Farzana Khan, General Manager, SME Foundation
Economic empowerment of Bangladeshi women alone cannot reduce violence against women, but is still important.
Jatiya Nari Unnayan Niti states that women must receive proper recognition for their work, and SME Foundation works toward this. Proper implementation of the gender budget is required. Transport facilities and daycare services must be part of all organisations for women workers.
Md Borkot Ali, Deputy Director, BLAST
The High Court Guideline allows us to address the issues of harassment at informal workplaces. Apart from the guideline, we have many laws to fight against violence and harassment such as: Women and Children Repression Prevention Act 2003, Domestic Violence (Prevention and Protection) Act 2010, Labour Act 2006 and the latest Civil Service Act 2018. However, the main issue is the lack of awareness among people about rights.
Shima Moslem, Joint General Secretary, Bangladesh Mahila Parishad
Women’s rights are violated in mainly two areas: discrimination in wages and working hours and gender-based violence. The laws in place are implemented only in the formal sector, and so it is important to address how women working in the informal sector can also benefit from these laws. Dissemination of the laws is needed. Violence against women is considered a women’s issue instead of a human rights issue, which is unacceptable. Bangladeshi women do not seek legal justice in these matters as they fear the consequences.
Taslima Yasmin, Assistant Professor, Department of Law, University of Dhaka
In the 2009 guideline, sexual harassment was not properly defined. Our existing criminal laws need to include sexual harassment cases in public places. There was mention of sexual harassment in the 2000 Nari-o-Shishu Nirjatan Daman Ain. However, in 2003, the Parliament removed this word citing the reason that the term “sexual harassment” was vague and could be misused. New laws need to be developed for educational institutions and workplaces, in which the internal mechanism is dictated, and the administration can be held accountable. The existing Labour Act must also be amended to include the definition of sexual harassment, and incorporate complaint committees. A co-ordinated draft, which has the contribution of all parties, is thus strongly required.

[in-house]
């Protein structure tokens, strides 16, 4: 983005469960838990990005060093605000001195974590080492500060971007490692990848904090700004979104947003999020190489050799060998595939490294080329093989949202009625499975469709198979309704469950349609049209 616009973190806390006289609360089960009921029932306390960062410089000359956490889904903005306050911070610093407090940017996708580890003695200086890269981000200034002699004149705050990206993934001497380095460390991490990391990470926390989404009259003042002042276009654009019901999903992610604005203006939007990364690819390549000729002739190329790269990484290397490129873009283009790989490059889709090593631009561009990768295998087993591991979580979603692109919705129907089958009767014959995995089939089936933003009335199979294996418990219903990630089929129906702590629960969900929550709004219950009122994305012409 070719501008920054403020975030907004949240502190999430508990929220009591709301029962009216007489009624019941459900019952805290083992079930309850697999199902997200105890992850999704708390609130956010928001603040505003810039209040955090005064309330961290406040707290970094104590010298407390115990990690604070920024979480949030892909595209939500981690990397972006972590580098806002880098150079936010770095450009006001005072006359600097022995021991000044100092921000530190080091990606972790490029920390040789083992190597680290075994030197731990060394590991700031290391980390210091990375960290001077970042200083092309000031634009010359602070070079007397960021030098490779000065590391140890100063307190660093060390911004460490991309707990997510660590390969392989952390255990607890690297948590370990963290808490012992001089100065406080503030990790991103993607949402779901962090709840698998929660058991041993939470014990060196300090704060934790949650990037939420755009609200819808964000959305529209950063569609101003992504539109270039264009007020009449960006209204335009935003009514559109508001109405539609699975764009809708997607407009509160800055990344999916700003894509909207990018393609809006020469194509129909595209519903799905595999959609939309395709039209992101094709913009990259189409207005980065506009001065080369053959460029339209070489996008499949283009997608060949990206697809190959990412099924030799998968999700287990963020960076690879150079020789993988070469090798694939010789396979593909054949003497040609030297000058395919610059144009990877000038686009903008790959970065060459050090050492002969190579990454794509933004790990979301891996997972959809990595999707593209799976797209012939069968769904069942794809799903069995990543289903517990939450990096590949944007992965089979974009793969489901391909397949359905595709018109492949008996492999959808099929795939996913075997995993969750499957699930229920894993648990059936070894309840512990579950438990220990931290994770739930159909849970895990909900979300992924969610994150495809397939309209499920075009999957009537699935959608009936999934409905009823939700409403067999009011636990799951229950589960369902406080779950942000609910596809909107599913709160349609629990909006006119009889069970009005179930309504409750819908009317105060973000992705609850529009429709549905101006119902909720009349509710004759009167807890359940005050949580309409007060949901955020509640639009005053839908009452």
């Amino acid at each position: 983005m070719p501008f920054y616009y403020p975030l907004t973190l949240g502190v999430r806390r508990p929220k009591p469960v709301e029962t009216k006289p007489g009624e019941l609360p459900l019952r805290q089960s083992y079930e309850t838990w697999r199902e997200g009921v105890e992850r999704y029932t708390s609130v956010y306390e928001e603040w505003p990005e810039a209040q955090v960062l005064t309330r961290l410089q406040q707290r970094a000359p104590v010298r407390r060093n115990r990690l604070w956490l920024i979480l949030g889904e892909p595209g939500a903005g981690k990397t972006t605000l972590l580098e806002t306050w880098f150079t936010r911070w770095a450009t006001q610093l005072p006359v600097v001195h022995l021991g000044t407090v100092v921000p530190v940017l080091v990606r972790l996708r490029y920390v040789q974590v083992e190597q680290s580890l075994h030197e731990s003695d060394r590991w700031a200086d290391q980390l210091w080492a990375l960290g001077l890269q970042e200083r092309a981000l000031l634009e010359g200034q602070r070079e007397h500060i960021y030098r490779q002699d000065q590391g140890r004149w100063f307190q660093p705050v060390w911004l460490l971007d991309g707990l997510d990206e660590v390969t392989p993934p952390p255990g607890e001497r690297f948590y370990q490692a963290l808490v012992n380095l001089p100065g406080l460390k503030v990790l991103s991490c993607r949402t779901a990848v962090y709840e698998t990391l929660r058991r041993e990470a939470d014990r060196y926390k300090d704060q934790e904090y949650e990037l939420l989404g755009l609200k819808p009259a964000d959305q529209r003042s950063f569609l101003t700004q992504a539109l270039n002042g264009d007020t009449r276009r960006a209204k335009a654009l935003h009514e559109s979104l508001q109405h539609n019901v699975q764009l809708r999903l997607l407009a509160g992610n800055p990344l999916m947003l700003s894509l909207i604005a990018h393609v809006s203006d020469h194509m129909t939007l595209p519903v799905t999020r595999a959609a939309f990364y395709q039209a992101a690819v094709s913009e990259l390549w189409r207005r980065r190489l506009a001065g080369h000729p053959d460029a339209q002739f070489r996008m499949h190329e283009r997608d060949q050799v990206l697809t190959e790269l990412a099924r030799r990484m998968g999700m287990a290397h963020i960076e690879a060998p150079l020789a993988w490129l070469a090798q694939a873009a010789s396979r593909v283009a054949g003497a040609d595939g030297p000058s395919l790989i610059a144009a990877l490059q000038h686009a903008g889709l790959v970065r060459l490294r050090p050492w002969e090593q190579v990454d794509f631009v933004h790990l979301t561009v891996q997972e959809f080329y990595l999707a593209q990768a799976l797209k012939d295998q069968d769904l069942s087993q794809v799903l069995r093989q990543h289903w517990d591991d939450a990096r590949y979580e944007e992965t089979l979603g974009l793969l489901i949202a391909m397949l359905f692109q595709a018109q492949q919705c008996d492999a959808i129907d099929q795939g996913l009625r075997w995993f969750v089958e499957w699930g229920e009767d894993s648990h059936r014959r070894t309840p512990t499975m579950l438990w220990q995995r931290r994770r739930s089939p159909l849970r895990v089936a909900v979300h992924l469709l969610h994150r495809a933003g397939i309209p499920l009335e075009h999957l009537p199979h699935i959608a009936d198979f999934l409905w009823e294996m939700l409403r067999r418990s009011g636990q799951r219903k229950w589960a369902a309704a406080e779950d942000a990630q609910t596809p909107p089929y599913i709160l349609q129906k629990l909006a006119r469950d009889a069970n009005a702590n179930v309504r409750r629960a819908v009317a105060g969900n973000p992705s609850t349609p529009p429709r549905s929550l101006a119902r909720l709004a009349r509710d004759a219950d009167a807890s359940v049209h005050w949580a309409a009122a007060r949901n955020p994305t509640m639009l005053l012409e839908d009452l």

Sabina Sultana, Senior Programme Officer, Multi-Sectoral Programme on VAW, Ministry of Women and Children Affairs
Complaints and issues of women in the workplace need to be addressed during weekly or monthly meetings. MoWCA has a 24-hour helpline 109, which caters to both formal and informal sectors. This number should be disseminated in all workplaces. An Android app named “Joy” allows people to connect directly to 109, or the nearest police station. It also sends a text message stating, “I am in danger,” to friends and family. National Trauma Counselling Centre (NTCC) will conduct research to understand the mindsets of the perpetrators.
Humaira Islam, PhD, Founder and Executive Director, Shakti Foundation for Disadvantaged Women
Violence can be really subtle, and it is difficult to judge which women take offence to which actions. The best strategy could be to teach women forms of self-defence, such as Tai chi. We recently relaunched our women empowerment department of Shakti and plan to involve more women in Tai chi classes.
Irfath Ara Ira, Programme Analyst - EVAW, UN Women
UN Women has an ongoing project in partnership with BLAST which deals with combating gender-based violence at workplaces, especially in universities. Positive male engagement from all levels is also required to ensure a safe workplace.
Mosharrof Hossain, CEO, xDSocial
A bottom-up approach is required. We want to make people at the grassroots levels aware of the steps to take in cases of violence. Awareness is required because even sexual harassment committees can be infected with people who themselves abuse others. There needs to be more focus on developing the soft skills of women to counter any sort of gender-based violence. In Bangladesh, the participation factor has improved, but the opportunity to attain skills development training is not being provided to women.